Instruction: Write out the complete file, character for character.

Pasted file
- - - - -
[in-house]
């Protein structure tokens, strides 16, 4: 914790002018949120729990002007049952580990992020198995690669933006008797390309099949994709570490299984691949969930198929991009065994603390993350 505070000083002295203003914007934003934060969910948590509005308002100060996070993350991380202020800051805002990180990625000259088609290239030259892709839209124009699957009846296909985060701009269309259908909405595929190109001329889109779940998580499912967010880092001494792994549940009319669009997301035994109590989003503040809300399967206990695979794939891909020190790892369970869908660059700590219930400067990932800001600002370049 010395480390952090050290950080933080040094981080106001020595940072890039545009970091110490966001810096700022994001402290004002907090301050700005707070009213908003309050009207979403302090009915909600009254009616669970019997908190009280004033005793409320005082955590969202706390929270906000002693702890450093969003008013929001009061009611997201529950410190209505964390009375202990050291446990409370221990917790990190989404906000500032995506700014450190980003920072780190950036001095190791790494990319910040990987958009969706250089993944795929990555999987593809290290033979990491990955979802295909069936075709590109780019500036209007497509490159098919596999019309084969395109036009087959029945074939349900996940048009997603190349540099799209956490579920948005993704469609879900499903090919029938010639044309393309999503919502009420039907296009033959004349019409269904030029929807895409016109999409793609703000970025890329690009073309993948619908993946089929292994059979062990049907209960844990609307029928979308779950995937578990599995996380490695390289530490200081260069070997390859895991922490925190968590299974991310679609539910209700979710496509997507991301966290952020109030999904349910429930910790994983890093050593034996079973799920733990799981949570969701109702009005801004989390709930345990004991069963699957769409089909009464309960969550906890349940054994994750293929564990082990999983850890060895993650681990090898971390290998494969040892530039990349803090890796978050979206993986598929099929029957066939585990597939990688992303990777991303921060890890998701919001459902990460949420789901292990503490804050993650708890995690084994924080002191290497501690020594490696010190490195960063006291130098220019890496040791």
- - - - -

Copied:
[in-house]
């Protein structure tokens, strides 16, 4: 914790002018949120729990002007049952580990992020198995690669933006008797390309099949994709570490299984691949969930198929991009065994603390993350 505070000083002295203003914007934003934060969910948590509005308002100060996070993350991380202020800051805002990180990625000259088609290239030259892709839209124009699957009846296909985060701009269309259908909405595929190109001329889109779940998580499912967010880092001494792994549940009319669009997301035994109590989003503040809300399967206990695979794939891909020190790892369970869908660059700590219930400067990932800001600002370049 010395480390952090050290950080933080040094981080106001020595940072890039545009970091110490966001810096700022994001402290004002907090301050700005707070009213908003309050009207979403302090009915909600009254009616669970019997908190009280004033005793409320005082955590969202706390929270906000002693702890450093969003008013929001009061009611997201529950410190209505964390009375202990050291446990409370221990917790990190989404906000500032995506700014450190980003920072780190950036001095190791790494990319910040990987958009969706250089993944795929990555999987593809290290033979990491990955979802295909069936075709590109780019500036209007497509490159098919596999019309084969395109036009087959029945074939349900996940048009997603190349540099799209956490579920948005993704469609879900499903090919029938010639044309393309999503919502009420039907296009033959004349019409269904030029929807895409016109999409793609703000970025890329690009073309993948619908993946089929292994059979062990049907209960844990609307029928979308779950995937578990599995996380490695390289530490200081260069070997390859895991922490925190968590299974991310679609539910209700979710496509997507991301966290952020109030999904349910429930910790994983890093050593034996079973799920733990799981949570969701109702009005801004989390709930345990004991069963699957769409089909009464309960969550906890349940054994994750293929564990082990999983850890060895993650681990090898971390290998494969040892530039990349803090890796978050979206993986598929099929029957066939585990597939990688992303990777991303921060890890998701919001459902990460949420789901292990503490804050993650708890995690084994924080002191290497501690020594490696010190490195960063006291130098220019890496040791």